On 30th April, Walpurgis Eve, a night to celebrate the arrival of Spring, we went out looking for the bonfire near where our hostel was in Gamla Stan, but by the time we got there it was less of a bonfire and more like a camping fire…There was a really good atmosphere however, and the fire warmed us up as we felt the light rain and the chilly air of Stockholm on our faces.
During our cycling adventures we also biked past some swamps on our way back from Djurgården, the Royal Park. No landscape was the same, this city has enough to be appealing to any sort of visitor.
Most of the time the weather was good and we enjoyed beautiful views of the city…
… and blue skies.
And now, to the food! :)
We weren’t exactly looking to taste super traditional Swedish food, but rather spontaneously finding places where we fancied eating, so we had amazing pizza for lunch one day…
…Mexican food one night…
…and sometimes we just bought something from the local coop and had a picnic in the
Arctic air fresh breeze outside :)
Prior to our trip I asked our Swedish colleague for some tips on what to do in Stockholm and he recommended several places to eat too, so we went to Flippin’ Burgers in Observatoriegatan.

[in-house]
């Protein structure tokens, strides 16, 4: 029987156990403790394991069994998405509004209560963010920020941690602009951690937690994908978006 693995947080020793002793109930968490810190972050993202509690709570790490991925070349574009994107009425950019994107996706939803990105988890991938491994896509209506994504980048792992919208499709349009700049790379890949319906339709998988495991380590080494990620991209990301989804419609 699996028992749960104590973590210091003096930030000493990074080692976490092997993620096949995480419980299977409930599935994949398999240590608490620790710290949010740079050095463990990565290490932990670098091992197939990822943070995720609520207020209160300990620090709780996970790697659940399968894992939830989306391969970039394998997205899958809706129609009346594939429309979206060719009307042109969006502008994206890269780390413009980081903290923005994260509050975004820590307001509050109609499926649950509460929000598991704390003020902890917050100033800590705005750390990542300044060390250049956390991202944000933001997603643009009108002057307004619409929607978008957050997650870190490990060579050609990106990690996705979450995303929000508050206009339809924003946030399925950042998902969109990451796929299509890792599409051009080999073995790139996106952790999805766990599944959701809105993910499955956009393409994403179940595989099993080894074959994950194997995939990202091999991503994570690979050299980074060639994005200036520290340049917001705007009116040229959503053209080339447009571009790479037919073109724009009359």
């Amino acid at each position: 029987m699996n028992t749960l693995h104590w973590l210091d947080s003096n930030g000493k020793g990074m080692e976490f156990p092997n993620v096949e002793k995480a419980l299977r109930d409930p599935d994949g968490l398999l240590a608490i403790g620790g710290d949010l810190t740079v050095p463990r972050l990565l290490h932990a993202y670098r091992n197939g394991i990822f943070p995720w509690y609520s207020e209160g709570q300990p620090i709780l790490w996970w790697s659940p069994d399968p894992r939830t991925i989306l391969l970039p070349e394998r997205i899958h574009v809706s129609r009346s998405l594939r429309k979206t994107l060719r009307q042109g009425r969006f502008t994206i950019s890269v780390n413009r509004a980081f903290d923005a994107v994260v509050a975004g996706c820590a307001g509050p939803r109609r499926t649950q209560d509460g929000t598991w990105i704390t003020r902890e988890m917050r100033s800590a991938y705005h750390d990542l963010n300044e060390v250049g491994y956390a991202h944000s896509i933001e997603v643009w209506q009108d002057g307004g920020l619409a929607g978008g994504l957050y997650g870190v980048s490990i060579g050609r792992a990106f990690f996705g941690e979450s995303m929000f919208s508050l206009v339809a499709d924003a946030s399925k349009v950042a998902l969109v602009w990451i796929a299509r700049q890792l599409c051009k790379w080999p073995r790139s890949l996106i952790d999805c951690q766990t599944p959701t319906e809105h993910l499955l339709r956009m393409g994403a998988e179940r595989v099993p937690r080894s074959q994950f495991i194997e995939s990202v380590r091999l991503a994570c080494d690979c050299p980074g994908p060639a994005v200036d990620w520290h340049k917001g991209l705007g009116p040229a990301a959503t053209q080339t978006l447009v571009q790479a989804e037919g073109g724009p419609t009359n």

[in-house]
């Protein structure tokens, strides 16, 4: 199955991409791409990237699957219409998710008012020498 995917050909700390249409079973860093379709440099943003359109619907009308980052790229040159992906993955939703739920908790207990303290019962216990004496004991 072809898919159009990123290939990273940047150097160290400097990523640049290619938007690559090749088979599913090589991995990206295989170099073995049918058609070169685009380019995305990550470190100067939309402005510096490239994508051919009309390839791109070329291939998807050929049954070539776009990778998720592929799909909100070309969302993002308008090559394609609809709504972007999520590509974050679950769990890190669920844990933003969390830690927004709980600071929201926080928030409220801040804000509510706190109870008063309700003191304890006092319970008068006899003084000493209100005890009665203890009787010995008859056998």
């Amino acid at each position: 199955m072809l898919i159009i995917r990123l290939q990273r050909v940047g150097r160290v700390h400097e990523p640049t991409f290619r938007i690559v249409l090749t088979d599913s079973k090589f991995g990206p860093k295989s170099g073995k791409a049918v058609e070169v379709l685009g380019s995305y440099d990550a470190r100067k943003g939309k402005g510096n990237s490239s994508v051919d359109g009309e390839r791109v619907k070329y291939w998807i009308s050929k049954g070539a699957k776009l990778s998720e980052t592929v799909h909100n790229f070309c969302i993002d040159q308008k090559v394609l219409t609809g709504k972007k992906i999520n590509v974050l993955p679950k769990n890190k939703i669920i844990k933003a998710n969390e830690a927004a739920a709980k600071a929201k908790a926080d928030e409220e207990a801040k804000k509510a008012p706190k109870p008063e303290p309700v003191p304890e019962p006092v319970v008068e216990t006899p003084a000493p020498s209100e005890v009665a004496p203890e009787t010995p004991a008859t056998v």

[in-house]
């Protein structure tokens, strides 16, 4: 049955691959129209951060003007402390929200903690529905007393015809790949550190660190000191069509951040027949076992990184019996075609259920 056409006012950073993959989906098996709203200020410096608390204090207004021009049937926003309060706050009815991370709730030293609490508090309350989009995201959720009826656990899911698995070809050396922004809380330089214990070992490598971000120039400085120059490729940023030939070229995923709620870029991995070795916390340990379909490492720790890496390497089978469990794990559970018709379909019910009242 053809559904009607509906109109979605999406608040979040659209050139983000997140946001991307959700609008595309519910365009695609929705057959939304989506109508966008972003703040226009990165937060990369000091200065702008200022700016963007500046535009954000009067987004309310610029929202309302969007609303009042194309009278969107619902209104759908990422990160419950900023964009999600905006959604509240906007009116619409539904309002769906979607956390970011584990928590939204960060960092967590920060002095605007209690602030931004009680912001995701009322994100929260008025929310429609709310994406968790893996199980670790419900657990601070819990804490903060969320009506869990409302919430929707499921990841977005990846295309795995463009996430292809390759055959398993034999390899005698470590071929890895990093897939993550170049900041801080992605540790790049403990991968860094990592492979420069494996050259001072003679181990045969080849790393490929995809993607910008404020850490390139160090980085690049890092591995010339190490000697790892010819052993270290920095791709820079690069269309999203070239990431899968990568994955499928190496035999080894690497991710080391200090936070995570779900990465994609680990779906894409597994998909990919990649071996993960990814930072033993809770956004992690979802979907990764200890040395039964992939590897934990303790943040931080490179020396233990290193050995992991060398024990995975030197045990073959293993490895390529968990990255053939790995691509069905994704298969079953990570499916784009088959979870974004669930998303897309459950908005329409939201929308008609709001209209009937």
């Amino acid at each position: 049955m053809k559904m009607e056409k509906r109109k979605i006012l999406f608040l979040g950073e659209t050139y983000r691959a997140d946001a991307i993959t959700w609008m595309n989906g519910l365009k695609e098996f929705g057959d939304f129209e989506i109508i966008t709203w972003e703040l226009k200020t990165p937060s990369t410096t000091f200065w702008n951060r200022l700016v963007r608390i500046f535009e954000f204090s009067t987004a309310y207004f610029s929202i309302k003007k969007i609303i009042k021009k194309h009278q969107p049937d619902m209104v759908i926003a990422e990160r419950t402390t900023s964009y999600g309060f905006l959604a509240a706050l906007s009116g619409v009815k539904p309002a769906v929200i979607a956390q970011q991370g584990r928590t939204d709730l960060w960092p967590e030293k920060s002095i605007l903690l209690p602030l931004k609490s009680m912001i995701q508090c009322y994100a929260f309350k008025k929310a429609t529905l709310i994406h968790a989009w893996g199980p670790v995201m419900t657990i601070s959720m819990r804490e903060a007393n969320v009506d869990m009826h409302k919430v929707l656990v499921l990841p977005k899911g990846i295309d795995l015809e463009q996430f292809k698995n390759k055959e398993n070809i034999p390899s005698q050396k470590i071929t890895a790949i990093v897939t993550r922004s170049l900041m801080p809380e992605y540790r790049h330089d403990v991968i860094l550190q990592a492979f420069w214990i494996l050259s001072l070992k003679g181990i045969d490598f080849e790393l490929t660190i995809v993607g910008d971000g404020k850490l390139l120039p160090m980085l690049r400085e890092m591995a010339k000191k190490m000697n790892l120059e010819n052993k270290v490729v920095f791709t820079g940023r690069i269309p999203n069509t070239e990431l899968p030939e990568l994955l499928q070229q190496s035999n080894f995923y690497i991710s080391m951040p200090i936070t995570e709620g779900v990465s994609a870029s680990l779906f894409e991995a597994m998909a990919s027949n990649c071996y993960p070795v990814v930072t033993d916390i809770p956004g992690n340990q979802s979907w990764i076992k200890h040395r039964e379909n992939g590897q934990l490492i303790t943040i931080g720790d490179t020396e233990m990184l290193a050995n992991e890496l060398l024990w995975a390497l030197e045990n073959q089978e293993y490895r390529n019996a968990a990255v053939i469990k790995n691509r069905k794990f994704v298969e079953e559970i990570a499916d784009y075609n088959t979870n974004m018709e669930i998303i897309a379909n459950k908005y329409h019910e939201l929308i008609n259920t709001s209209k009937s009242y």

I had their vegan burger, but I had to have it without the bun as it had milk in it. It was nice and the restaurant has a really cool U.S. diner vibe and they serve milkshakes, floats and lots of different types of beer too.
It’s very, very popular so be prepared to queue up for a little while.
The only place where it was trickier to find vegan food was the airport, the few options included fruit, nuts and these kind of smoothies.
We then flew from Stockholm to Copenhagen – flying was about a quarter of the price compared to taking the train! – and had a great time visiting it, we wished we could have stayed longer…
Everyone seems to be very happy and relaxed in Copenhagen, as opposed to everyone looking so busy and stressed in London…but maybe the fact that we were there at the weekend contributed to that too :)
It was really exciting to walk around the city where some of my favourite series, The Killing and Borgen, are set. I even spotted Pilou Asbæk, who plays Kasper in Borgen, strolling with his family on the bridge opposite Christiansborg Palace, the seat of Danish Parliament ! :D
Copenhagen too is full of full of bridges linking one area to the other, every street also has wide bike lanes and although different sources cite different numbers, I have read that up to 50% of Copenhageners cycle to work.
I actually have never seen as many bicycles as in Copenhagen, not even in Beijing.